12
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I came upon this question, because it seems to be very common use-case to find unique characters in string. But what if we want to get rid of them?

Input contains only lower case alphabets. Only letters from a to z are used. Input length may be from 1 to 1000 characters.

Example:
input: helloworld
output: llool

Objective: Shortest code wins
Language: Any of the top 20 of TIOBE languages

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27 Answers 27

7
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Perl, 28 24 characters (includes 1 for 'p' option)

s/./$&x(s!$&!$&!g>1)/eg

Usage:

> perl -pe 's/./$&x(s!$&!$&!g>1)/eg'
helloworld
llool

At first I thought I could do this with negative look-ahead and negative look-behind, but it turns out that negative look-behinds must have a fixed length. So I went for nested regexes instead. With thanks to mob for the $& tip.

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  • \$\begingroup\$ +1. I naively thought I could take this thing with my Ruby answer. \$\endgroup\$ – Steven Rumbalski Oct 11 '12 at 14:27
  • \$\begingroup\$ i tried this on chinese text and it did not do the trick. =( \$\endgroup\$ – ixtmixilix Oct 12 '12 at 0:12
  • \$\begingroup\$ @ixtmixilix - then run perl with the -CDS option \$\endgroup\$ – mob Oct 12 '12 at 0:38
  • \$\begingroup\$ @ixtmixilix I don't know enough about unicode and Perl's support of it to suggest a way to make it work with chinese text I'm afraid. Luckily for me the question says only lower case a to z. \$\endgroup\$ – Gareth Oct 12 '12 at 0:38
  • 1
    \$\begingroup\$ Replace all the $1 with $& and you can lose a couple pairs of parentheses. \$\endgroup\$ – mob Oct 12 '12 at 0:39
12
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(GolfScript, 15 13 characters)

:;{.;?);>?)},

GolfScript is not one of the top 20, but a codegolf without GolfScript... (run it yourself)

Previous Version: (run script)

1/:;{;\-,;,(<},
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  • 1
    \$\begingroup\$ :;? You're deliberately trying to confuse newbies, aren't you? ;) \$\endgroup\$ – Peter Taylor Oct 11 '12 at 9:17
  • \$\begingroup\$ @PeterTaylor You're right. I should have chosen a ) - it would make it a smiley then :). Unfortunately, I didn't find a way to even eliminate the digit 1. (Note for GolfScript newbies: you may replace any ; in the code with a x (or any other letter or digit - or any character not used in the script otherwise). In this special case ; is just a variable name - and has not the meaning "pop and discard". In GolfScript almost all tokens are variables anyways, and using predefined symbols is great way to make scripts even more unreadable for outsiders ;-).) \$\endgroup\$ – Howard Oct 11 '12 at 11:09
  • \$\begingroup\$ Another 13-char solution: :a{]a.@--,(}, \$\endgroup\$ – Ilmari Karonen Apr 11 '14 at 19:01
7
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J, 12 characters

Having entered a valid Perl answer, here's an invalid (language not in the TIOBE top 20) answer.

a=:#~1<+/@e.

Usage:

   a 'helloworld'
llool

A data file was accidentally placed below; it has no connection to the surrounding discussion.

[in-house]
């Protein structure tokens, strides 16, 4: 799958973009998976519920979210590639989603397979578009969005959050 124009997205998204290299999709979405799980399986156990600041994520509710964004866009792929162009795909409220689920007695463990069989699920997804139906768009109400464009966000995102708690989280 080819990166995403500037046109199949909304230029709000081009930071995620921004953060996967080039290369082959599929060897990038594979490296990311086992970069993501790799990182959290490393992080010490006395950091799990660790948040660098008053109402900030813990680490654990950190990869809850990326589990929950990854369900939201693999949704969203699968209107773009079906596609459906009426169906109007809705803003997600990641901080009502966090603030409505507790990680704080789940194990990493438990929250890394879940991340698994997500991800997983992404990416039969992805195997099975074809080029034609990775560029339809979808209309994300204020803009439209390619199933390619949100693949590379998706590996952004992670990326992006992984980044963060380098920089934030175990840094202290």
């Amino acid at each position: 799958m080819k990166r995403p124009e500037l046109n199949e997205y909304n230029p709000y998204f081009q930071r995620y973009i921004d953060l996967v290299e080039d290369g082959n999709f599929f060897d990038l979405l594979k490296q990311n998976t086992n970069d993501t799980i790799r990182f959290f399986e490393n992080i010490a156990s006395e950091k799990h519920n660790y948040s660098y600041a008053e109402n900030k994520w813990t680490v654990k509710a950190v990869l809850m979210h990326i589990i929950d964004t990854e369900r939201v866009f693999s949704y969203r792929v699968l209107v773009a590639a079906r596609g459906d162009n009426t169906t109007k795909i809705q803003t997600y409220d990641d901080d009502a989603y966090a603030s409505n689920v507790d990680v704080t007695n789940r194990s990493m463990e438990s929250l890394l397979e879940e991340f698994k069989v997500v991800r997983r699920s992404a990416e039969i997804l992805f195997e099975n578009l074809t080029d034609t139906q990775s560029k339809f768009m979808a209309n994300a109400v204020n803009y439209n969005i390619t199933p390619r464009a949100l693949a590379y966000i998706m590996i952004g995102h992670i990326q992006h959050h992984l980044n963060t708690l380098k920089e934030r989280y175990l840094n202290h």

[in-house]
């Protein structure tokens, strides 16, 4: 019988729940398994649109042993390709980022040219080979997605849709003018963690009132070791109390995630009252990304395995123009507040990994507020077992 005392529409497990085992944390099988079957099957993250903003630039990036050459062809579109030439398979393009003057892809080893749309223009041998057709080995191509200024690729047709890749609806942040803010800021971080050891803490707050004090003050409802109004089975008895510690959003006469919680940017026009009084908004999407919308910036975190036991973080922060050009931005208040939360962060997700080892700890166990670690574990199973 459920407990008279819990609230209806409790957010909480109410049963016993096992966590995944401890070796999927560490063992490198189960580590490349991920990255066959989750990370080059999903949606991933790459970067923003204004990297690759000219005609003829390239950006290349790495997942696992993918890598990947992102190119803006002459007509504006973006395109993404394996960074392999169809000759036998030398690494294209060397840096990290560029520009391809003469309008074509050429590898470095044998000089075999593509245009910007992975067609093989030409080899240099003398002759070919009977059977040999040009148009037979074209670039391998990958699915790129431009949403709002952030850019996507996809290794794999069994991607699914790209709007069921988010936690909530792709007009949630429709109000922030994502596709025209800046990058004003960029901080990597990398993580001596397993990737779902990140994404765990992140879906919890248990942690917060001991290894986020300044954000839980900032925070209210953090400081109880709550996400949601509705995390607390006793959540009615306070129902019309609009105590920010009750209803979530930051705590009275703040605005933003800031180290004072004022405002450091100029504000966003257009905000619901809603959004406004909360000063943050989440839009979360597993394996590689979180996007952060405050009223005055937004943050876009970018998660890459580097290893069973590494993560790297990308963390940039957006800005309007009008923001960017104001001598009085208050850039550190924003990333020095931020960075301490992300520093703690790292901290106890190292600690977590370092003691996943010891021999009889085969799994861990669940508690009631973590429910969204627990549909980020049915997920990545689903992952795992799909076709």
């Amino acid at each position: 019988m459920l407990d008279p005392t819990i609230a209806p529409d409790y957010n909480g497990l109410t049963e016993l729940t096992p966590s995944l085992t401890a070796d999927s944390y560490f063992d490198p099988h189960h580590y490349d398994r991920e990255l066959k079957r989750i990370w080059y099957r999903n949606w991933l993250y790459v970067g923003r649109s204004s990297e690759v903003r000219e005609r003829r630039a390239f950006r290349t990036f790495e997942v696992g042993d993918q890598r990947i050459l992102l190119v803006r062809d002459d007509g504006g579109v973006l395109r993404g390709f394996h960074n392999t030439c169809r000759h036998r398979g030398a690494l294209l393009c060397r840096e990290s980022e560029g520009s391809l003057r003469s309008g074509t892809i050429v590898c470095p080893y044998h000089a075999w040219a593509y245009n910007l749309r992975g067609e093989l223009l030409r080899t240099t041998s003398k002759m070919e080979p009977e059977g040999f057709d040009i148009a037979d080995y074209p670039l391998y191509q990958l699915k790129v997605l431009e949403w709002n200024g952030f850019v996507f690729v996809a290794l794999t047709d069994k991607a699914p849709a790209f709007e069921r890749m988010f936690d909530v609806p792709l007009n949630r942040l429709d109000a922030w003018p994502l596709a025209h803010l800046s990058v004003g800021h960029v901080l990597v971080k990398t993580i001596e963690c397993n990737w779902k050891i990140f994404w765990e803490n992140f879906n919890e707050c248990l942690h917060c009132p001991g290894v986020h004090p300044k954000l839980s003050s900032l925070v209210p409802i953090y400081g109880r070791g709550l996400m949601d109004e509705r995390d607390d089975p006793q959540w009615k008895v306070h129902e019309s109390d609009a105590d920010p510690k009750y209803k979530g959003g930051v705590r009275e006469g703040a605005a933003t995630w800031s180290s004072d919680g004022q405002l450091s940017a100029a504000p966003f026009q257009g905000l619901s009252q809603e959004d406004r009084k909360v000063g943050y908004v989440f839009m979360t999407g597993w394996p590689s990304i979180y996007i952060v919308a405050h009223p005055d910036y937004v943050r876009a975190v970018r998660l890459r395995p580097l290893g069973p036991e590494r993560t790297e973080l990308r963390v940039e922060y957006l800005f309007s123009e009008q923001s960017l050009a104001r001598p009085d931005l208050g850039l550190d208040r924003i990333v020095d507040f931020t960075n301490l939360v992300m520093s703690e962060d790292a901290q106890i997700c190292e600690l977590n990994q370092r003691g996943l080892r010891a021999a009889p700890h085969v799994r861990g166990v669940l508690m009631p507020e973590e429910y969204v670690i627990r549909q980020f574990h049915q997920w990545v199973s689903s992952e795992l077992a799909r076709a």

Declares a verb a which outputs only non unique items.

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5
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GolfScript (14 chars)

:x{{=}+x\,,(},

Online demo

Might not qualify to win, but it's useful to have a yardstick.

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4
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Ruby 46 40 36

gets.chars{|c|$><<c if$_.count(c)>1}
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  • \$\begingroup\$ You may save 4 chars if you inline s and use $_ for the second appearance (the space before is then dispensable). \$\endgroup\$ – Howard Oct 11 '12 at 11:22
  • \$\begingroup\$ @Howard: Nice catch. Thanks. I have about zero experience with Ruby. \$\endgroup\$ – Steven Rumbalski Oct 11 '12 at 14:03
2
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Perl 44

$l=$_;print join"",grep{$l=~/$_.*$_/}split""

Execution:

perl -lane '$l=$_;print join"",grep{$l=~/$_.*$_/}split""' <<< helloworld
llool
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2
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K, 18

{x@&x in&~1=#:'=x}
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  • \$\begingroup\$ You can save a byte using 1<# instead of ~1=# \$\endgroup\$ – J. Sendra Feb 25 at 21:00
2
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Python 2.7 (52 51), Python 3 (52)

I didn't expect it to be so short.

2.7: a=raw_input();print filter(lambda x:a.count(x)>1,a)

3.0: a=input();print''.join(i for i in a if a.count(x)>1)

raw_input(): store input as a string (input() = eval(raw_input()))
(Python 3.0: input() has been turned into raw_input())

filter(lambda x:a.count(x)>1,a): Filter through all characters within a if they are found in a more than once (a.count(x)>1).

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  • \$\begingroup\$ If you use python 3 instead, you can use input() rather than raw_input(). Although you have to add one character for a closing bracket, since print is a function in python 3. \$\endgroup\$ – Strigoides Oct 16 '12 at 2:03